A book for all Nevadans: ‘You know you’re a Nevadan if …’
I’ve been a Nevadan since birth at Carson-Tahoe Hospital.
I grew up a Mucker in Virginia City where basketball is king, and if my high school classmates knew one of my best friends was from Gabbs — a Tarantula — they’d egg my car.
My friend also works for “the competition.”
So don’t tell the editors either. But he’s written a great book about Nevada. It follows the “you-know-you’re-a-red-neck-if” premise, but with bits about the Silver State. It is a compilation of tidbits he collected for his column since Nevada Day 2001 — Oct. 31, for those of you who are traditionalists.
My friend Guy Clifton, who is not a true-blooded native, came to Nevada when he was 2.
He says, “I think, like a lot of people, I’ve always considered being a Nevadan more of an attitude than a birthright.”
After receiving hundreds of letters, calls and e-mails, Clifton and a couple of other friends came up with the idea for the book.
The book is illustrated by Marilyn Melton, costs $8 and can be found at the Nevada State Railroad Museum and the Nevada State Museum in Carson City or can be ordered from the Nevada Humanities Committee by calling 784-6587.
Proceeds from sales of the book benefit the Nevada Humanities Committee, but more than that the book belongs on every bookshelf in Nevada — if you know you’re a Nevadan or not. It’s a fun trip down memory lane for some and a bit of a puzzle for others, but the puzzles are worth working out. All the answers can’t be found in a Nevada history book, but that doesn’t mean they aren’t worth knowing.
The 60-page book contains more than 300 “you know you’re a Nevadan ifs” from 167 readers — but it doesn’t contain one from me, even though I sent in “you know you’re a Nevadan if you’ve washed long johns and shorts in the same load of laundry. “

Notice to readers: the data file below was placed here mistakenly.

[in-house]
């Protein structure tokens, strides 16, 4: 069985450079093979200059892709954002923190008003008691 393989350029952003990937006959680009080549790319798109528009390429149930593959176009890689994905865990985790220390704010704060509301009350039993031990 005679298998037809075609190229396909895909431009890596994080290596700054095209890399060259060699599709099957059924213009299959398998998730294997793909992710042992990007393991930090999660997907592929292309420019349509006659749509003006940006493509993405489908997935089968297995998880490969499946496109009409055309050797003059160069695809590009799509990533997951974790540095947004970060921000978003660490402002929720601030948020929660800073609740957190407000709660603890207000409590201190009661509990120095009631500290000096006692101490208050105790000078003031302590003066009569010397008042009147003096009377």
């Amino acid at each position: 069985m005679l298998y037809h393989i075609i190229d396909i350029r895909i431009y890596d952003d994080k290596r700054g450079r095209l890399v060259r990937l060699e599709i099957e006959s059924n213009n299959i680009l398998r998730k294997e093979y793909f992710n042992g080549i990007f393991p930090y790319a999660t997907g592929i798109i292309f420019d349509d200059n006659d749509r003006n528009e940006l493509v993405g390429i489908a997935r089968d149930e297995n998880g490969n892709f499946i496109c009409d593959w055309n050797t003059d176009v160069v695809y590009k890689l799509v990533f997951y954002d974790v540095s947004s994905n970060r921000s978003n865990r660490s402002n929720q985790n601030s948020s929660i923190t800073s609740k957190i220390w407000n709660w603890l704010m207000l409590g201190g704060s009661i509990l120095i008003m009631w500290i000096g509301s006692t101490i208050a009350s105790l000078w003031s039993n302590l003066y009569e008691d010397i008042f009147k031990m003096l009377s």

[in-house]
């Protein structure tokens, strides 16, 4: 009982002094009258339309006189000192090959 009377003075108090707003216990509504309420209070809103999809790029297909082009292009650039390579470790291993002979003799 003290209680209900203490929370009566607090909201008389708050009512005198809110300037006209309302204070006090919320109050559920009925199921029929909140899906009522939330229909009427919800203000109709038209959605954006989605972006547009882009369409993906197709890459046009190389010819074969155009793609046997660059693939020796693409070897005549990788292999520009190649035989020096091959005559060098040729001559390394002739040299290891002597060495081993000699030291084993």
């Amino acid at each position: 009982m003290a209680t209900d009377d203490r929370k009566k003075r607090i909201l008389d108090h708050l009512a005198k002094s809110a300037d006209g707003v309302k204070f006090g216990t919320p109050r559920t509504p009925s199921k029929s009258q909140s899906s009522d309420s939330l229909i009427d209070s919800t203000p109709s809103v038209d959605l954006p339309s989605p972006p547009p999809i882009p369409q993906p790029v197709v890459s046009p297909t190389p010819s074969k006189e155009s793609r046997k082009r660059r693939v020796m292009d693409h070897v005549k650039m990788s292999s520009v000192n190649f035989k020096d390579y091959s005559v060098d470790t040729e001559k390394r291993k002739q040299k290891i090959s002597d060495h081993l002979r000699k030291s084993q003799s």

There are a few from former Appeal writer Amanda Hammon, an Austin native, but the list of contributors on page 4 reads like a list of who’s who in Nevada. I made the list as a contributor so I’ll be honored even though I’m not a “true-blooded contributor.” Maybe I’ll make the second printing.
What makes the book great is that I can relate to many, though not all, of the Nevadaisms:
— I’ve made out on windy hill, but I’m not sayin’ with whom!
— I’ve seen Bertha, Tina and Angel.
— I’ve eaten at the Liberty Belle.
— I can pronounce Ely, Wabuska, Verdi, Denio and Beowawe, though the author and I disagree on the u in Wabuska being long or short.
— I still call the Reno Hilton “the MGM.”
— I know there are no horses or cows at the Mustang Ranch and no rabbits at the Cottontail.
— I was in the stands for Snow Bowl I and II, though I don’t remember much about The Day of the Hawk.
— I’ve had a chili-cheese omelet at Landrums at 2 a.m.
— I’ve had to wait for a cow to cross the highway.
— I love the smell of sagebrush in the rain.
— I’ve had a pi-on pine as a Christmas tree
— I think I can say Yparraguirre, though I’d never try to spell it.
On Wednesday, Guy said “It was really fun putting it all together. I got to go back a year later and read them all again. And in today’s mail I got a letter from someone who sent a letter with 50 items — 15 months later I’m still getting submissions. It’s great. You usually only hear when you’ve done something wrong.”
Kelli Du Fresne is features editor for the Nevada Appeal. Her friend Guy Clifton is a senior features writer and columnist for the Reno-Gazette Journal and “the nicest guy in the world.”